What Juneteenth Means to Jopwell Employees

Estimated reading time ~ 3 min
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African American family gathering (CC: Google Images)

When did you first hear about Juneteenth? Depending on where you grew up, your family’s knowledge of African American history, or your education over the years, you might have learned long ago that despite the official freeing of “all persons held as slaves within any State or designated part of a State” per the Emancipation Proclamation in 1863, many people continued to be enslaved until June 19, 1865 — which became known as Juneteenth.

The Proclamation applied to all enslaved persons in the U.S. but, in practice, was initially only enforced in and near Union lines. As word of emancipation spread, slave owners fled with their slaves to Texas hiding the news. It wasn’t until General Gordon Granger entered Texas with Union troops on June 19, 1865, issuing an official order of compliance with President Lincoln’s decree, that the Emancipation Proclamation was considered the rule nationwide.

It’s pretty remarkable that such a monumental part of history isn’t told to many students when they first learn about President Lincoln or the Emancipation Proclamation, but an all-hands meeting at Jopwell on Juneteenth revealed that the omission is incredibly common.

“I had no idea what Juneteenth exemplified until college,” admitted Tiara Budd, Community Engagement Lead. “That changed when I went to a school like Hampton. I felt super proud and excited to be at a school that was part of that history-making moment — though I was sad to reflect that I didn't have that knowledge growing up and it was less of a priority to discuss.”

Lesley Robinson, a diversity recruiter at Jopwell who also attended Hampton, explained that the Virginia university was the site of President Lincoln’s first reading of the Emancipation Proclamation in the South. “I attribute [learning about Juneteenth] to being in the South and having a lot of friends from Texas,” said Robinson. “I don’t remember hearing about it in New York. It’s interesting coming from a majority New York-born-and-raised family and nobody thought that was something that should be mentioned.”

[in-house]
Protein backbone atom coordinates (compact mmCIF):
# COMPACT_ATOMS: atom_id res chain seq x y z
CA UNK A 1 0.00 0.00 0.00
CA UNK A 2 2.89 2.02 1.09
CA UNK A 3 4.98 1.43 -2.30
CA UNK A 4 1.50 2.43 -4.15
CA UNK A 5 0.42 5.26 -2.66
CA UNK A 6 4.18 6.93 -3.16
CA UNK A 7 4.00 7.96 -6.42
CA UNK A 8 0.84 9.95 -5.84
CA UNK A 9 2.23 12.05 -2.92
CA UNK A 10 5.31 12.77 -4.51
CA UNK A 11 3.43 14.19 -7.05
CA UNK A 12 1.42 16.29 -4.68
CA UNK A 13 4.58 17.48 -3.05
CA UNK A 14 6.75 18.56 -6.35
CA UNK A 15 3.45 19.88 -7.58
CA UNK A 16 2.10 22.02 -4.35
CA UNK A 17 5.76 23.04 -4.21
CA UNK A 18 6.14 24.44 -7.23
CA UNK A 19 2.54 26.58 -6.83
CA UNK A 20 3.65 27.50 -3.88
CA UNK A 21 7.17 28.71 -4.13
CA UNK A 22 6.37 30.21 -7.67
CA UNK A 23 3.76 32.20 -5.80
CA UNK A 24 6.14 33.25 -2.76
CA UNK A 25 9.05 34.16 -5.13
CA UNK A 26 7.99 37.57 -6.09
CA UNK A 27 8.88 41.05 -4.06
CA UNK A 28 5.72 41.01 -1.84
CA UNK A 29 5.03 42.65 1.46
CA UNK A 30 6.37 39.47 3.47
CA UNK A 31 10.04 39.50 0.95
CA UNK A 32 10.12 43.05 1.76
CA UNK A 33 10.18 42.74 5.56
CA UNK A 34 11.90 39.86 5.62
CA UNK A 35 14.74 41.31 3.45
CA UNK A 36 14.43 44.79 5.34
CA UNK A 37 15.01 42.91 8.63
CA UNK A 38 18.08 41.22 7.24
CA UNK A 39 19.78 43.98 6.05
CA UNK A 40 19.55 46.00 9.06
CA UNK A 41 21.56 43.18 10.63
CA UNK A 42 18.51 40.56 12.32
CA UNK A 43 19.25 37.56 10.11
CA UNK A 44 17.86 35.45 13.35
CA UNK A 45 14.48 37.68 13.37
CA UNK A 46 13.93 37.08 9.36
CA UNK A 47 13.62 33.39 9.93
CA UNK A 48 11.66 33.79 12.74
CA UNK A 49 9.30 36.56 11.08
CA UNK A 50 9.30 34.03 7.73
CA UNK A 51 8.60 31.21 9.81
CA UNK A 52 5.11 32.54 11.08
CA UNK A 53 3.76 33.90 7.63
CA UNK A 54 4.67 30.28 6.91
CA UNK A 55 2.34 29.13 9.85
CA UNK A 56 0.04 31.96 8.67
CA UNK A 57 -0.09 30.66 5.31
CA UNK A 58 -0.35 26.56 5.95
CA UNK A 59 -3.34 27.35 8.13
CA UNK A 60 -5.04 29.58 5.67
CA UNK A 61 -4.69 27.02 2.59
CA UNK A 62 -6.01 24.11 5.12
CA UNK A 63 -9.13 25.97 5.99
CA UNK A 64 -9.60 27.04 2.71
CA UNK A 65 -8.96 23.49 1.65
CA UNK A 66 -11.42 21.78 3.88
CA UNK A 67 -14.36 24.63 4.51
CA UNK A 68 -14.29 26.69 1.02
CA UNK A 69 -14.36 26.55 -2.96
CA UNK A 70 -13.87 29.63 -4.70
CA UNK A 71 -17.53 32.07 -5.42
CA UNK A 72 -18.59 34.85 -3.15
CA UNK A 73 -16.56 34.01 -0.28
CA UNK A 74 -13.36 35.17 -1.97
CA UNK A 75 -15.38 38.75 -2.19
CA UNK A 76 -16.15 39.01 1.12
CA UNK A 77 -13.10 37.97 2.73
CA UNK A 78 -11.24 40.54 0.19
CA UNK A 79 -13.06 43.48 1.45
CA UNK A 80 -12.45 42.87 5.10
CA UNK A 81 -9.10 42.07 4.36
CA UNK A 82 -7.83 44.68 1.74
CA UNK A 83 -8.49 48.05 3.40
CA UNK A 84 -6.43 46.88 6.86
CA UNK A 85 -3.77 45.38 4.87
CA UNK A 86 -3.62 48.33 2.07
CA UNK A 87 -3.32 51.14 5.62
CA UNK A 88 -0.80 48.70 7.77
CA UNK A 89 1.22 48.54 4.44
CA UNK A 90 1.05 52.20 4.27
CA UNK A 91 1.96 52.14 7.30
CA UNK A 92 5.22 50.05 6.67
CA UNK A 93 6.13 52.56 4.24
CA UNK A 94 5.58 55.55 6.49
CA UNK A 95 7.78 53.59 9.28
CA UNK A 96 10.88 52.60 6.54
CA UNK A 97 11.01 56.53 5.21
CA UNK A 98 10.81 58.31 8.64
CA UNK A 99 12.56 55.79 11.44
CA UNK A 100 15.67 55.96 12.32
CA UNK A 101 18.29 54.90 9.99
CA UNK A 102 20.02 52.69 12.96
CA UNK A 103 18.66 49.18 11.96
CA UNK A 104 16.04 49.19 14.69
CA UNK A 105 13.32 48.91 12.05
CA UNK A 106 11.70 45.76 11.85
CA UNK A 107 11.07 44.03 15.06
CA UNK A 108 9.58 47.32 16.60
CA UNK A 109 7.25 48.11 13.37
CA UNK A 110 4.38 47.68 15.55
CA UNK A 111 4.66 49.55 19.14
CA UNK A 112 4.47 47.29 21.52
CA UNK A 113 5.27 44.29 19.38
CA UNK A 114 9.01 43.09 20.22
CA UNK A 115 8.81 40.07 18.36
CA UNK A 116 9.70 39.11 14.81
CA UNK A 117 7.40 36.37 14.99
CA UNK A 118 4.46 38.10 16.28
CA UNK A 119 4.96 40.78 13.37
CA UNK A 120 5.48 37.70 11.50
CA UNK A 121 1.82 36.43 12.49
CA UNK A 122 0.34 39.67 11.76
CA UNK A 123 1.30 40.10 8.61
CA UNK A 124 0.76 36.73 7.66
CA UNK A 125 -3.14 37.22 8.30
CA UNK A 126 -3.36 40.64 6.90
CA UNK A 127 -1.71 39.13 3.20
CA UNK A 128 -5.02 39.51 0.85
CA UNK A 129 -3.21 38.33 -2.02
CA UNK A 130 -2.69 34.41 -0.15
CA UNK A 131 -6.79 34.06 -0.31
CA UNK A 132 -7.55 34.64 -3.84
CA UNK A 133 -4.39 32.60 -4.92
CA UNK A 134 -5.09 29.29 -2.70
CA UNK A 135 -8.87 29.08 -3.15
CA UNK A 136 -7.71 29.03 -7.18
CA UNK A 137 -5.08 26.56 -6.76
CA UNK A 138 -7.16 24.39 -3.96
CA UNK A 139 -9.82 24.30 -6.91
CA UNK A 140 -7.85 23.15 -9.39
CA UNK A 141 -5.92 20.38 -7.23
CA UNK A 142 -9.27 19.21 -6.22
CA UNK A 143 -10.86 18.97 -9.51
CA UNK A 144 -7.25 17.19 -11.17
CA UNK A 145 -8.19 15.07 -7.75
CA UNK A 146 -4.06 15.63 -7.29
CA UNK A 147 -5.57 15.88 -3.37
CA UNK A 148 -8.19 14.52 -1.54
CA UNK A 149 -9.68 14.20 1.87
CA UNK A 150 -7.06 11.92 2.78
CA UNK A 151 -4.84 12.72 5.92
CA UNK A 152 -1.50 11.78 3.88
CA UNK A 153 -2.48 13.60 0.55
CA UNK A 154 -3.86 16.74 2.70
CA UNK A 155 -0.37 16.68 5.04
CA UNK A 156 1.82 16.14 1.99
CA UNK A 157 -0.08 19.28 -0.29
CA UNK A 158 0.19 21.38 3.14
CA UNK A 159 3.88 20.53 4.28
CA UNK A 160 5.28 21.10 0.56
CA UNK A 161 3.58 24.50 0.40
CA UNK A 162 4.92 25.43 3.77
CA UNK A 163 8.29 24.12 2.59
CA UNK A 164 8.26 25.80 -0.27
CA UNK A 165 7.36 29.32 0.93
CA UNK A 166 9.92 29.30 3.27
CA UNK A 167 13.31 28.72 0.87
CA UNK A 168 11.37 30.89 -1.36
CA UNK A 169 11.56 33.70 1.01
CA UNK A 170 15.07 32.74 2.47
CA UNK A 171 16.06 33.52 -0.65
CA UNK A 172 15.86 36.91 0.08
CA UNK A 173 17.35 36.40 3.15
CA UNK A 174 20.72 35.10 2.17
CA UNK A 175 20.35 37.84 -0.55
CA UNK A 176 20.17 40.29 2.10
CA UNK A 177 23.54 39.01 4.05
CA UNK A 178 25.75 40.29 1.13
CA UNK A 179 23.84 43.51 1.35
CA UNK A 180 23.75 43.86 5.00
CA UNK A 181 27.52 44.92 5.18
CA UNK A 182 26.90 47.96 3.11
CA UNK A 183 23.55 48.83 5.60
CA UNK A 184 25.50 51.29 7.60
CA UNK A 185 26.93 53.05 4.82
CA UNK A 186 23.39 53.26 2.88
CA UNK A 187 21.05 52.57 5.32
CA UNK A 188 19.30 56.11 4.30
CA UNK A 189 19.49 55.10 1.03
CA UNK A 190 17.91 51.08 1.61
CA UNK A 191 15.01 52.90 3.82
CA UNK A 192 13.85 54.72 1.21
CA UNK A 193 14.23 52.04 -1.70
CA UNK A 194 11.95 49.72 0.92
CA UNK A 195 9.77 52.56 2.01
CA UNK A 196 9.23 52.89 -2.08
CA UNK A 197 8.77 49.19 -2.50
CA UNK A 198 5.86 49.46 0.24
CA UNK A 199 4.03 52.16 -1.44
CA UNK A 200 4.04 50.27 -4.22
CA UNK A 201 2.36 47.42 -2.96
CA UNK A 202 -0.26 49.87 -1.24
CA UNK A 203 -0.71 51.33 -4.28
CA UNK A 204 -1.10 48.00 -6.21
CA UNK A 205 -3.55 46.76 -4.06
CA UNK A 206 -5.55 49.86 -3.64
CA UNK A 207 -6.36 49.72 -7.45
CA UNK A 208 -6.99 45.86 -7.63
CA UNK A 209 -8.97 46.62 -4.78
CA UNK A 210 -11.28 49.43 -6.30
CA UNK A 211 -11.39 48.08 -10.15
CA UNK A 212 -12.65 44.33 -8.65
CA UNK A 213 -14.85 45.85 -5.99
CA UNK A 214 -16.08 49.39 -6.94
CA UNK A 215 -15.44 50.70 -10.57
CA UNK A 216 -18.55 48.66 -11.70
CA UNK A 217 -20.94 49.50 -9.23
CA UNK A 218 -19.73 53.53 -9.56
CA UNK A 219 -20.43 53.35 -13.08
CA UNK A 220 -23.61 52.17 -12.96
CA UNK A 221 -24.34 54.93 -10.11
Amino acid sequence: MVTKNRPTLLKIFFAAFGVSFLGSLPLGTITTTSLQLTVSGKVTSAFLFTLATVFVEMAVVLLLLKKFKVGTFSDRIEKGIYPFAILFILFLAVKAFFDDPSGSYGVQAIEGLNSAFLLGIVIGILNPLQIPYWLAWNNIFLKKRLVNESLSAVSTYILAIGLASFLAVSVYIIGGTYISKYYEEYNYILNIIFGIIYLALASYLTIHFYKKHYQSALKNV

Other Jopwell staffers agreed that they first learned about Juneteenth as adults, and many echoed the idea that attending an HBCU or having closer proximity to the South was a reason. “It shows how large the black diaspora is,” said Sam Turner, a recruiter. “My mom is half Jamaican and was raised by the Jamaican side of her family. Their parents didn’t teach them the importance of Juneteenth so they didn’t teach it to me. When I went to Howard, people would say, ‘Happy Juneteenth!’ and I would respond, ‘...You too?!’” she joked. “The black diaspora is not a monolith.”

A surprising number of people attributed their recent knowledge to pop culture, namely shows like Atlanta and Black-ish, and similar to Turner’s comment, shared that they hadn’t learned about Juneteenth coming from a non-American background. Shanai Major, a recruiter, noted that growing up in a mixed culture (one of her parents is Nigerian), meant that Juneteenth went unmentioned. Robinson said that she knew more about Haitian Independence Day than she did about Juneteenth because she was closer to that community growing up — something that is less surprising if one considers New York City’s large African and Caribbean diaspora. Other Jopwell staffers, particularly those who grew up outside of the U.S. or are first-generation American, agreed heartily.

“Even if you went to school in America, you wouldn’t have [learned about this]. The majority of black culture I learned was at home, and that speaks to the fact that, for a variety of reasons, our history isn’t as important. It’s American history but it’s a blip on the radar even in the 21st century," Client Success Associate, Sivona Blake, remarked.

Toward the end of the discussion, Nate Pringle, Head of Product, asked those who were already familiar with Juneteenth to share why their understanding of the day is celebratory rather than somber. “The concept is that there wasn’t emancipation for everyone and that there were more years of enslavement for African Americans, but [Juneteenth] is a celebration,” he said — a point that resonated for many in the office.

How do we acknowledge days of remembrance like this, that are largely overlooked on a national level or entail a more complicated narrative? How do you celebrate “a false start” toward establishing freedoms and rights? Campus Recruiting Manager, Chris Gooding inquired.

The consensus was that conversations like this are a crucial place to start. “It shows how much of an active role we have to take in learning our history,” asserts Via. “We need to learn those things so we don’t go back.”

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